One issue that still needs to be addressed is how to incorporate technology into these devices so that they will be able to effectively track an individual with such a system. "The tracking part of it is perhaps the most important function," Ziter noted. He said IBM is working on incorporating global positioning technology into a version of the device that would enable an elderly person or someone suffering from Alzheimer's disease who became lost or confused to send their whereabouts to their children or a designated caregiver's cell phone.

The company also must find a way to enable this technology to track patients over greater distances. "Admittedly, Bluetooth is a short range," Ziter said. He believes future experiments should help answer such questions as whether or not the technology can be relayed, and whether it can send messages to servers and be routed on the Internet. However, he noted that the initial demonstration is noteworthy, especially due to its novelty. "As best we can tell," he said, "we're the first [company] to actually make this work in this fashion. That in itself makes this an important first step."

Alliance spinning Imagent to Photogen

In a spin-off move that, as the sportswriters might say, could benefit both teams, Alliance Pharmaceutical (San Diego, California) agreed to sell off its medical imaging assets primarily related to its Imagent product to Photogen (New Hope, Pennsylvania). The deal offers a large upside for Photogen, and is being bannered enthusiastically by Taffy Williams, company president, saying that Imagent will add greatly to its new emphasis on medical imaging, especially for opportunities in the cardiovascular sector. It also could help Alliance by allowing that company to focus on development of its oxygen therapeutic product Oxygent, which has hit regulatory rough waters via clinical and financing setbacks.

Williams said "significant financing-related issues" are yet to be worked out, but he expressed strong optimism about the deal and its ability to push Photogen's new focus on the imaging space, and he listed a variety of strong match-ups between the company's altered mission and the assets acquired. Alliance, he said, "has an FDA-approved product [Imagent] ... has a product available for launch, already has a number of sales reps trained, has manufacturing capability that could be used to make the product, and the people and ability to launch it in the first half of next year."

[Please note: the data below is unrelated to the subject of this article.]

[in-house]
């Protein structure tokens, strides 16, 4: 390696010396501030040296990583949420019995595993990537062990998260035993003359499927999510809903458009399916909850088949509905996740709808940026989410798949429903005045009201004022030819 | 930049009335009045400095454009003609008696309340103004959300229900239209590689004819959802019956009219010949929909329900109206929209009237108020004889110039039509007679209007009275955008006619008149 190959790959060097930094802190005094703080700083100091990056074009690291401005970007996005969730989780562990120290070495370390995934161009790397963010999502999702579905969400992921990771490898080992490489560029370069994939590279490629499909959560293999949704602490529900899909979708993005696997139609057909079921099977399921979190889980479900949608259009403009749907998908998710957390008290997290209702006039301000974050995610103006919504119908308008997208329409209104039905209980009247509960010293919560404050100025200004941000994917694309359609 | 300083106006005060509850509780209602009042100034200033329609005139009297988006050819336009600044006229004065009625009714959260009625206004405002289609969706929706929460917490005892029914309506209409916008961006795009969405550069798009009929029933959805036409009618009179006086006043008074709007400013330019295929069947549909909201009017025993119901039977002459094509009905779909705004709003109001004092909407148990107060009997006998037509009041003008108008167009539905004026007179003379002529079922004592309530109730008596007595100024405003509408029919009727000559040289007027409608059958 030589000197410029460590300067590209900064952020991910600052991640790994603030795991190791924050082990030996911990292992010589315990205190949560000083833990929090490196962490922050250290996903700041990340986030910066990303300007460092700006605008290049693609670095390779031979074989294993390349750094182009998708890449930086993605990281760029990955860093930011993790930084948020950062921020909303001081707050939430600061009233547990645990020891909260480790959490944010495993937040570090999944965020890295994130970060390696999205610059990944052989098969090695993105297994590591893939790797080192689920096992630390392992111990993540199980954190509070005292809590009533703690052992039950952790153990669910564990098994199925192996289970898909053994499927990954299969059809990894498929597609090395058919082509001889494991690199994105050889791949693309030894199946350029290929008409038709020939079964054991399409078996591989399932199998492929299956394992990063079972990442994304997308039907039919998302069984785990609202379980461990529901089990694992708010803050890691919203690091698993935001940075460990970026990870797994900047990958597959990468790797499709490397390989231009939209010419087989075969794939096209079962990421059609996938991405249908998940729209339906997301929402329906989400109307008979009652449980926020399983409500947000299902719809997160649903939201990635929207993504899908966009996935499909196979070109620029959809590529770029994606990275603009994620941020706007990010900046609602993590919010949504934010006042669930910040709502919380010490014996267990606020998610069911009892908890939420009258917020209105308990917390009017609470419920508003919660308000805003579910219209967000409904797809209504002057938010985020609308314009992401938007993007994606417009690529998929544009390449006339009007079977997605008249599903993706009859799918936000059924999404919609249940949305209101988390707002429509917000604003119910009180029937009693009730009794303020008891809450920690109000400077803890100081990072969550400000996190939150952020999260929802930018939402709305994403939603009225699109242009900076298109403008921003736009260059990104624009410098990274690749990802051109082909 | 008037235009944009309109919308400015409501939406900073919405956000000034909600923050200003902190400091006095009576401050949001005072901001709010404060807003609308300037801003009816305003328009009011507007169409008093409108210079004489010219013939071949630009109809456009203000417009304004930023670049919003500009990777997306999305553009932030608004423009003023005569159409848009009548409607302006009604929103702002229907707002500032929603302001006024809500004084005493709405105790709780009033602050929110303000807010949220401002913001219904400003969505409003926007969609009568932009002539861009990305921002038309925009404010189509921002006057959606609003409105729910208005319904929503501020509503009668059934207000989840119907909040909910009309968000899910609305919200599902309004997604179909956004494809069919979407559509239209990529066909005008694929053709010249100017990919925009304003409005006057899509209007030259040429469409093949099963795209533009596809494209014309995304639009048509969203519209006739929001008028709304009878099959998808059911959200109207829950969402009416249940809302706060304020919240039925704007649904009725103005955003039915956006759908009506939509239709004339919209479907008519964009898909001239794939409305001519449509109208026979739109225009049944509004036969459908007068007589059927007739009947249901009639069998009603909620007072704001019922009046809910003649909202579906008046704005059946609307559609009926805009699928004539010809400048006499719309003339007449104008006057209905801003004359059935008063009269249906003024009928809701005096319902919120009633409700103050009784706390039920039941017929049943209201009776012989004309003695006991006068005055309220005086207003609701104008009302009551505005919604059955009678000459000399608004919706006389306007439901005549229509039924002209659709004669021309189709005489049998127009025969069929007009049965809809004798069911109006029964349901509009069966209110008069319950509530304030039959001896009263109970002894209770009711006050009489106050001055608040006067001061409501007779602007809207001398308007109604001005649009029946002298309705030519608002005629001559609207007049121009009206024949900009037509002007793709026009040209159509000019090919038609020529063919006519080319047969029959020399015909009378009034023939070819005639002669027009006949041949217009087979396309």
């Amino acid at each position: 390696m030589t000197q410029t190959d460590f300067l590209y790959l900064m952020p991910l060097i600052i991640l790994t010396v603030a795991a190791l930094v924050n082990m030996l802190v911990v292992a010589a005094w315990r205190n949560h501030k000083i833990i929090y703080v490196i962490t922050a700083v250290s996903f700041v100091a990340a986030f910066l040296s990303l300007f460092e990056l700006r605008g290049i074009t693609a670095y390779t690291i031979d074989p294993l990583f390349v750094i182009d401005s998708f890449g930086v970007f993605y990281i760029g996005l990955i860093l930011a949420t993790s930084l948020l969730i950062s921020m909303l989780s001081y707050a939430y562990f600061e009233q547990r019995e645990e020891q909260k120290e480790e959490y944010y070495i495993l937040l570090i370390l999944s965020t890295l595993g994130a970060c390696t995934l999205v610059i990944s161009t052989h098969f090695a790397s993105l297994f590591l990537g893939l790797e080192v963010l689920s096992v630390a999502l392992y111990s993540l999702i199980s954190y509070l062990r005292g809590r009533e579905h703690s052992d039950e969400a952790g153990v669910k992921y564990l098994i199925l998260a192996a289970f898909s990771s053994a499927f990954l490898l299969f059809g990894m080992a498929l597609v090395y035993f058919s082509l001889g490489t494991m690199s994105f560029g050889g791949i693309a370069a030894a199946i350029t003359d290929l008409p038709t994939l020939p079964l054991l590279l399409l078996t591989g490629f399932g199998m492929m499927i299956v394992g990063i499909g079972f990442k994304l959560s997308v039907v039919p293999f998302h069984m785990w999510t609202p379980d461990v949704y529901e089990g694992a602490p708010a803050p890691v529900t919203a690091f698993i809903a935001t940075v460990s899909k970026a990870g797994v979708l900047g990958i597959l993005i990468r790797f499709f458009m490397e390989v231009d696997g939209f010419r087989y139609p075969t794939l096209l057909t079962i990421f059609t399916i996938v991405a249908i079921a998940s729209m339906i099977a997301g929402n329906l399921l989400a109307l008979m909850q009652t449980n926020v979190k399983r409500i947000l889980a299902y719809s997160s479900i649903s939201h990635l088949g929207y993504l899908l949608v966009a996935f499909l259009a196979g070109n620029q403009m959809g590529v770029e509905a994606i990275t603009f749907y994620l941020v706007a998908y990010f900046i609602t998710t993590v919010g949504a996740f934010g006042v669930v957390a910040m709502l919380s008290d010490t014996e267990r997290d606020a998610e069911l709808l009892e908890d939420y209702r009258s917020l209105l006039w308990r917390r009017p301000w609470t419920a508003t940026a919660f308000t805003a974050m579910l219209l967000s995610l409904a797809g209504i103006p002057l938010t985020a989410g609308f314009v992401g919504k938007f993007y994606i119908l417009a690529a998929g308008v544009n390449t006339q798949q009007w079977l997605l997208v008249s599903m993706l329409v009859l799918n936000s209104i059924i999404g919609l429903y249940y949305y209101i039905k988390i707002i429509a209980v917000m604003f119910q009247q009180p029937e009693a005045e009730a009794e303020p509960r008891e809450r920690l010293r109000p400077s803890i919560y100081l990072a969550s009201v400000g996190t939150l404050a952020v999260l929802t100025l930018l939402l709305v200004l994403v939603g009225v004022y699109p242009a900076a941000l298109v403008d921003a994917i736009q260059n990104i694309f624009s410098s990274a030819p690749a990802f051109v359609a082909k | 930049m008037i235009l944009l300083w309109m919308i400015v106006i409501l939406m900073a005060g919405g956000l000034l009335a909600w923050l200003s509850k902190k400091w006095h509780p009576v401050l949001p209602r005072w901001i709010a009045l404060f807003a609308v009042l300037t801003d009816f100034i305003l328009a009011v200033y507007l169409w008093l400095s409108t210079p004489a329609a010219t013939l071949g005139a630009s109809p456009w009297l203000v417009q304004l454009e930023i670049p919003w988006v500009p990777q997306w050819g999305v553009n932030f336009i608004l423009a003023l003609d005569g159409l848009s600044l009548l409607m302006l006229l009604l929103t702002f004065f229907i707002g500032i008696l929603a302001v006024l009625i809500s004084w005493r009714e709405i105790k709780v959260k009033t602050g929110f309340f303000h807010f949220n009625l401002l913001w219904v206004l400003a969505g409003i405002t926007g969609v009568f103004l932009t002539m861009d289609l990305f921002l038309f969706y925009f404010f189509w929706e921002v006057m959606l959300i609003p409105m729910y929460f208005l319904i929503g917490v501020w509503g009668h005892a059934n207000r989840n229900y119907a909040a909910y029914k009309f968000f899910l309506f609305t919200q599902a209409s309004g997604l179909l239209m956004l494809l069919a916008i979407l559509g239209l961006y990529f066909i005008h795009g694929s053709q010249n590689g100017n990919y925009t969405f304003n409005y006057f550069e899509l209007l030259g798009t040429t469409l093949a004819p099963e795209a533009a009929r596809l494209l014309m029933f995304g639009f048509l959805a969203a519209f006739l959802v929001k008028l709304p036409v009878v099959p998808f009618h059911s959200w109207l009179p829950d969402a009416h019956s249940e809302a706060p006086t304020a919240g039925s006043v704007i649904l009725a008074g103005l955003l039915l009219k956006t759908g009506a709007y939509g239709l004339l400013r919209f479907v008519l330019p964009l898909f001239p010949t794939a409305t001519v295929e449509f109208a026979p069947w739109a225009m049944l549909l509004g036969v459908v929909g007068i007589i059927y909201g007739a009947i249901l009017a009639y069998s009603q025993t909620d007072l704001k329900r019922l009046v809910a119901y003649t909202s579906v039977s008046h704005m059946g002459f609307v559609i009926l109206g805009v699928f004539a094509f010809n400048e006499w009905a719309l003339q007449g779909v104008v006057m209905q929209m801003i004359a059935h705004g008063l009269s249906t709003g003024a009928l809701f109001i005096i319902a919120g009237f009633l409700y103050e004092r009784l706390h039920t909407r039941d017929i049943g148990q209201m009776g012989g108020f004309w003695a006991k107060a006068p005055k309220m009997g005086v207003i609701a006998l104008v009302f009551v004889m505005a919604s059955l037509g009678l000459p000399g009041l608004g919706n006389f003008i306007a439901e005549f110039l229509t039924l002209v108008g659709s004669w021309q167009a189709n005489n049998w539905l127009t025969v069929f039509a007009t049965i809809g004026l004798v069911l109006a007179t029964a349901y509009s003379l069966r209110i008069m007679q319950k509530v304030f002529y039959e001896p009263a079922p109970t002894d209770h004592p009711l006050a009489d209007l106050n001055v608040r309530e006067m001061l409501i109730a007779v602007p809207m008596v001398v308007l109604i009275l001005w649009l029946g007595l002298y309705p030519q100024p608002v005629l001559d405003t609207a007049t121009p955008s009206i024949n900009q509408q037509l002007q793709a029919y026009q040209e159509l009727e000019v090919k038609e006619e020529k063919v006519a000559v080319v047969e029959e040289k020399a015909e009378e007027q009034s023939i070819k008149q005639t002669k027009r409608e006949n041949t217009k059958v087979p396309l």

Photogen has turned its attention to the imaging arena after splitting off its photodynamic therapeutic and laser device assets to five founding shareholders in August and reorganizing the remaining portion of the firm keyed to diagnostic imaging. In late October, it restructured financing and raised $89 million through the sale of common stock.

Alliance received FDA clearance for Imagent, an ultrasound imaging material for imaging of the left ventricle of the heart, last June. Formerly known as Imavist, Imagent was cleared for patients with suboptimal echocardiograms to opacify the ventricle, thus improving visualization of its pumping activity and helping to delineate diagnosis and possible therapies. Other benefits of the acquisition would be Alliance's marketing agreement with Cardinal Health (Dublin, Ohio) and recently approved reimbursement codes covering the imaging procedure.